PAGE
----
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Apple wants to make iPhones safer than ever

(Image credit: Apple)
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In another major push to improve device security Apple has now officially opened up its program to all researchers.

Before today, the iPhone maker's bug bounty program was invitation-based and only select security researchers were able to take part in the program to find vulnerabilities in iOS.

Now Apple has expanded its program by raising its maximum bug bounty reward from $200k to $1.5m and the company will also accept vulnerability reports for iPadOS, macOS, tvOS, watchOS and iCloud in addition to iOS.

Bug bounty rules and rewards

Apple also published a new page (opens in new tab) on its website which explains the rules of the bug bounty program along with a breakdown of the rewards researchers can earn for submitting reports on exploits they've discovered.

In order to be eligible for a bug bounty reward researchers must be the first party to report the issue to Apple Product security, provide a clear report with a working exploit and not disclose the issue publicly before Apple releases the security advisory for the report.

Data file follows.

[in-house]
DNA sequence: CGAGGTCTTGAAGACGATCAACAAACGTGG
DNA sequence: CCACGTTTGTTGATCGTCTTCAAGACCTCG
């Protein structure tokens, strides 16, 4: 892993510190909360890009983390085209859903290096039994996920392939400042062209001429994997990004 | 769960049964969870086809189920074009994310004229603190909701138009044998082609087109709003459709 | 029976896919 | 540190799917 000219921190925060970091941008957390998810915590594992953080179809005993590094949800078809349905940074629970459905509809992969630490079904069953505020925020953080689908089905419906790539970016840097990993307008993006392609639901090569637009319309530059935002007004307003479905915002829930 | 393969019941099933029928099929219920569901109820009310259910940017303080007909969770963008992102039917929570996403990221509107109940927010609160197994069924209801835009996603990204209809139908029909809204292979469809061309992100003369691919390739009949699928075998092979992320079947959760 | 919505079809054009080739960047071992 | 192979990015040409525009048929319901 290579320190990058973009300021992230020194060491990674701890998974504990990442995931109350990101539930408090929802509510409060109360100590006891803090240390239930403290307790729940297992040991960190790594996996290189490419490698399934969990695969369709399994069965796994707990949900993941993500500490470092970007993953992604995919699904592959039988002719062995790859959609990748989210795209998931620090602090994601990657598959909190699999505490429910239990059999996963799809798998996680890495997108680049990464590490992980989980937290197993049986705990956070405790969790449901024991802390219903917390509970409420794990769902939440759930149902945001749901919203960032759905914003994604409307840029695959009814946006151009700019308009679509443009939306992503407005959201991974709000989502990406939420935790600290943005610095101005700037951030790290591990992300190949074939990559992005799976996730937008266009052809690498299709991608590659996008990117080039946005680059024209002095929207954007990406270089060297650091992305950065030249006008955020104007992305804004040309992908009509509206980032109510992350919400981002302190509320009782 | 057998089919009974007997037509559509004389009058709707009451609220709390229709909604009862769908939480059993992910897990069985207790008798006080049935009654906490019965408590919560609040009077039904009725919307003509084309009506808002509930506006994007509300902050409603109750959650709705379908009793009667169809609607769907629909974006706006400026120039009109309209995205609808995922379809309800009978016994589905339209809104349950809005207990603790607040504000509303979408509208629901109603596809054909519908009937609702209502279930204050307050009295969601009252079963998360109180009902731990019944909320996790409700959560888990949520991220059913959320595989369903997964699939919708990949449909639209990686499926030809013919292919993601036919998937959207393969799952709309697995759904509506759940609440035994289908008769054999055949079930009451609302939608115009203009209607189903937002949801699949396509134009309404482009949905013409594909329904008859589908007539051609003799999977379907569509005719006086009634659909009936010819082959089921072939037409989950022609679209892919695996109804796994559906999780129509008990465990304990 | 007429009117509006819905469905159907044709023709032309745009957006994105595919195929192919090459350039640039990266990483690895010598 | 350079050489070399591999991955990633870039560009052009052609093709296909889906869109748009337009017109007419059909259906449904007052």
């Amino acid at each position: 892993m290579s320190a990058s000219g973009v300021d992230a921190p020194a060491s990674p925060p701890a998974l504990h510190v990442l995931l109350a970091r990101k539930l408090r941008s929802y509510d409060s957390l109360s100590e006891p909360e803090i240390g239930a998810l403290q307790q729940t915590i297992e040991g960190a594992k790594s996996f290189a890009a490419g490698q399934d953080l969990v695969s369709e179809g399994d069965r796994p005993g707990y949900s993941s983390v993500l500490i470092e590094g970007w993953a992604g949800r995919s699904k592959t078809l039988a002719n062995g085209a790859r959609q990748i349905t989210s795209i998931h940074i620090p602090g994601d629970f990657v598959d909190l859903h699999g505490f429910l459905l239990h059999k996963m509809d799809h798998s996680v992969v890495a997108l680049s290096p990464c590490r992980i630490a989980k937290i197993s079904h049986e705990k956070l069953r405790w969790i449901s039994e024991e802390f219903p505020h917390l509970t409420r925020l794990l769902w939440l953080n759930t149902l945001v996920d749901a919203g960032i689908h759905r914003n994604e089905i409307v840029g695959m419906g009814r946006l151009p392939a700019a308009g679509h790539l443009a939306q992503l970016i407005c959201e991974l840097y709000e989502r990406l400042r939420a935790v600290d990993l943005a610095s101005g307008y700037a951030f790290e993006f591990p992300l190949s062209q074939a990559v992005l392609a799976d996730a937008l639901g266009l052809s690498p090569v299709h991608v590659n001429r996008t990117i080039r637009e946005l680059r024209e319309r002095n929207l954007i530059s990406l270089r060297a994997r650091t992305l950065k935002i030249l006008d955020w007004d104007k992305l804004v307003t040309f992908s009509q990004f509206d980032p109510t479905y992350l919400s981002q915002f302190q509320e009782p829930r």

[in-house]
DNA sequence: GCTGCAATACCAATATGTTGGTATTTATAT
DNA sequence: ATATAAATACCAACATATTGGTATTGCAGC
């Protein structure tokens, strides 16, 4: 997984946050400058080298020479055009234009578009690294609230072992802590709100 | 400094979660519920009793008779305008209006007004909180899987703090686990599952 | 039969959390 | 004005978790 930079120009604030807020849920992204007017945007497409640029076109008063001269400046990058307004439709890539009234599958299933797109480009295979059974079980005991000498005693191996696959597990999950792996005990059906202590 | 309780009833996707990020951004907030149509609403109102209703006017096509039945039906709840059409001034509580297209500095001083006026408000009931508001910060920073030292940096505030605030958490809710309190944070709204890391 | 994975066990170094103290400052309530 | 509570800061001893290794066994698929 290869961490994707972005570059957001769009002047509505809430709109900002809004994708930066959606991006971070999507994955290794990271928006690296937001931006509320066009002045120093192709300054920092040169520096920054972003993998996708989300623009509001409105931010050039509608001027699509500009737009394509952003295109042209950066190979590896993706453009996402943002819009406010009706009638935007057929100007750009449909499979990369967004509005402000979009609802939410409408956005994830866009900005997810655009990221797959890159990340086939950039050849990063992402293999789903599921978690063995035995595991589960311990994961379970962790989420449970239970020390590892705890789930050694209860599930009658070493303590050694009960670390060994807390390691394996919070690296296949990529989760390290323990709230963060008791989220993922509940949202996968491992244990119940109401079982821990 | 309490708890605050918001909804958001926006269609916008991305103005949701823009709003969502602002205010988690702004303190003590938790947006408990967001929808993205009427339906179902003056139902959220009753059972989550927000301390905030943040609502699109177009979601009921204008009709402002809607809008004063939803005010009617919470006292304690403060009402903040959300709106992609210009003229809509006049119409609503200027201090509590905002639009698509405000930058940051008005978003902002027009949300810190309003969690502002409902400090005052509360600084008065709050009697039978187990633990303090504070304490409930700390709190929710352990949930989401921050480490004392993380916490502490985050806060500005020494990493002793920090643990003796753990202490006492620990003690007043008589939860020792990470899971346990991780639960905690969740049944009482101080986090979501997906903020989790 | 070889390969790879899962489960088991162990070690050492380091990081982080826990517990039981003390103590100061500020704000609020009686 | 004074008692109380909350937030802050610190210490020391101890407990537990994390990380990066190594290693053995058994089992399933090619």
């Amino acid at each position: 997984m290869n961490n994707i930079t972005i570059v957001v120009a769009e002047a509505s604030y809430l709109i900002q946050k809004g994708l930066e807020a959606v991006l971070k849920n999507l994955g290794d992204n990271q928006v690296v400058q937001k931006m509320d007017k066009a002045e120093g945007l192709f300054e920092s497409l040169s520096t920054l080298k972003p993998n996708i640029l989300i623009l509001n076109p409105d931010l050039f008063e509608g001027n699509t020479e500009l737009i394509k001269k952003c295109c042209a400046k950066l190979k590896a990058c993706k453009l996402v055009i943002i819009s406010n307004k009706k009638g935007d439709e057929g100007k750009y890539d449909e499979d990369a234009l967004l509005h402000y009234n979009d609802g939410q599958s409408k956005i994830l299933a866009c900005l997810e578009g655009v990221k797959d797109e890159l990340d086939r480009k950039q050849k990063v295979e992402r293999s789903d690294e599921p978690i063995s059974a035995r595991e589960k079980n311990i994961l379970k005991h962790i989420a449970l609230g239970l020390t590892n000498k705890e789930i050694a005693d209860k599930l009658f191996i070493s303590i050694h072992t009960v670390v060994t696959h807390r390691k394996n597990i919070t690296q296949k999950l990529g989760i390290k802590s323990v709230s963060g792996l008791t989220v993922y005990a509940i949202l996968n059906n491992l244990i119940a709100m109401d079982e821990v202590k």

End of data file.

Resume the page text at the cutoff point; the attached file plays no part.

To earn the biggest reward the program has to offer, they will need to find security bugs that are new, affect multiple platforms, work on the latest hardware and software and impact sensitive components. Finding vulnerabilities in beta releases will earn researchers even more as Apple will add a 50 percent bonus on top of the regular payout for all bugs reported in a beta release.

Additionally, the company will pay a 50 percent bonus for regression bugs which are bugs that were previously patched in older versions of its software that have accidentally been reintroduced in its code at a later point. Vulnerabilities that can result in zero-click or one-click attacks will also earn researchers top prizes but they will need to submit a full exploit chain to claim their reward.

Via ZDNet (opens in new tab)

After working with the TechRadar Pro team for the last several years, Anthony is now the security and networking editor at Tom’s Guide where he covers everything from data breaches and ransomware gangs to the best way to cover your whole home or business with Wi-Fi. When not writing, you can find him tinkering with PCs and game consoles, managing cables and upgrading his smart home.